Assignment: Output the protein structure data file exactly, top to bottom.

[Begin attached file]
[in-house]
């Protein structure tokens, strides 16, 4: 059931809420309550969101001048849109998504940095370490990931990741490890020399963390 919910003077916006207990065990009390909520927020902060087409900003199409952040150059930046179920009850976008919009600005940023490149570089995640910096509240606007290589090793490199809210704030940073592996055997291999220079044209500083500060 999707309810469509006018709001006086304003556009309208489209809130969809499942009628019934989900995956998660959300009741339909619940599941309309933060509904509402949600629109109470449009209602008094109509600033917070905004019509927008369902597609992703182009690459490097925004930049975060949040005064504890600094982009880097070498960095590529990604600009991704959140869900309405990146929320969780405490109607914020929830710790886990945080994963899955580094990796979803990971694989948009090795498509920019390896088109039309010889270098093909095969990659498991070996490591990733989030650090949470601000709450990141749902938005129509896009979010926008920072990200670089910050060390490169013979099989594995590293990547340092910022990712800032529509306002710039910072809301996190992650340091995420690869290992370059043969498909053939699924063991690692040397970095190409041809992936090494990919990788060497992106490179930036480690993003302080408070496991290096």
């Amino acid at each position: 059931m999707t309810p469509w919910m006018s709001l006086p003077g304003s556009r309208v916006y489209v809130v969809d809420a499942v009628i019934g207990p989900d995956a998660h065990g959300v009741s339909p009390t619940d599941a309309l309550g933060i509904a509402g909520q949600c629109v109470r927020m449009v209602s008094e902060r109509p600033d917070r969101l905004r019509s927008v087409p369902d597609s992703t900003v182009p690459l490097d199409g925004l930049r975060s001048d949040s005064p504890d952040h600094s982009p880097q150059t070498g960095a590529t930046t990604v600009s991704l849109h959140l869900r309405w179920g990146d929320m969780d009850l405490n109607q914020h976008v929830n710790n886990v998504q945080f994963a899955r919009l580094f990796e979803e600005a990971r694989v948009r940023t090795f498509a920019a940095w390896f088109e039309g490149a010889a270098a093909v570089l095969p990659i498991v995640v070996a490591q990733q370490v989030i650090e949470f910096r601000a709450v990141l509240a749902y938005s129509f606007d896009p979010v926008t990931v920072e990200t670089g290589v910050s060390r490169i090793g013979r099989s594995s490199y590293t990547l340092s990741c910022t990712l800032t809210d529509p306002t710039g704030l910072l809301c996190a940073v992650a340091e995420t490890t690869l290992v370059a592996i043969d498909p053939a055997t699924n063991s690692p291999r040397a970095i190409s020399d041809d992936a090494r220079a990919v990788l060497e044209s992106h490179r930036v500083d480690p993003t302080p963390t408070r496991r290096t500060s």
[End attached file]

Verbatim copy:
[in-house]
């Protein structure tokens, strides 16, 4: 059931809420309550969101001048849109998504940095370490990931990741490890020399963390 919910003077916006207990065990009390909520927020902060087409900003199409952040150059930046179920009850976008919009600005940023490149570089995640910096509240606007290589090793490199809210704030940073592996055997291999220079044209500083500060 999707309810469509006018709001006086304003556009309208489209809130969809499942009628019934989900995956998660959300009741339909619940599941309309933060509904509402949600629109109470449009209602008094109509600033917070905004019509927008369902597609992703182009690459490097925004930049975060949040005064504890600094982009880097070498960095590529990604600009991704959140869900309405990146929320969780405490109607914020929830710790886990945080994963899955580094990796979803990971694989948009090795498509920019390896088109039309010889270098093909095969990659498991070996490591990733989030650090949470601000709450990141749902938005129509896009979010926008920072990200670089910050060390490169013979099989594995590293990547340092910022990712800032529509306002710039910072809301996190992650340091995420690869290992370059043969498909053939699924063991690692040397970095190409041809992936090494990919990788060497992106490179930036480690993003302080408070496991290096």
């Amino acid at each position: 059931m999707t309810p469509w919910m006018s709001l006086p003077g304003s556009r309208v916006y489209v809130v969809d809420a499942v009628i019934g207990p989900d995956a998660h065990g959300v009741s339909p009390t619940d599941a309309l309550g933060i509904a509402g909520q949600c629109v109470r927020m449009v209602s008094e902060r109509p600033d917070r969101l905004r019509s927008v087409p369902d597609s992703t900003v182009p690459l490097d199409g925004l930049r975060s001048d949040s005064p504890d952040h600094s982009p880097q150059t070498g960095a590529t930046t990604v600009s991704l849109h959140l869900r309405w179920g990146d929320m969780d009850l405490n109607q914020h976008v929830n710790n886990v998504q945080f994963a899955r919009l580094f990796e979803e600005a990971r694989v948009r940023t090795f498509a920019a940095w390896f088109e039309g490149a010889a270098a093909v570089l095969p990659i498991v995640v070996a490591q990733q370490v989030i650090e949470f910096r601000a709450v990141l509240a749902y938005s129509f606007d896009p979010v926008t990931v920072e990200t670089g290589v910050s060390r490169i090793g013979r099989s594995s490199y590293t990547l340092s990741c910022t990712l800032t809210d529509p306002t710039g704030l910072l809301c996190a940073v992650a340091e995420t490890t690869l290992v370059a592996i043969d498909p053939a055997t699924n063991s690692p291999r040397a970095i190409s020399d041809d992936a090494r220079a990919v990788l060497e044209s992106h490179r930036v500083d480690p993003t302080p963390t408070r496991r290096t500060s």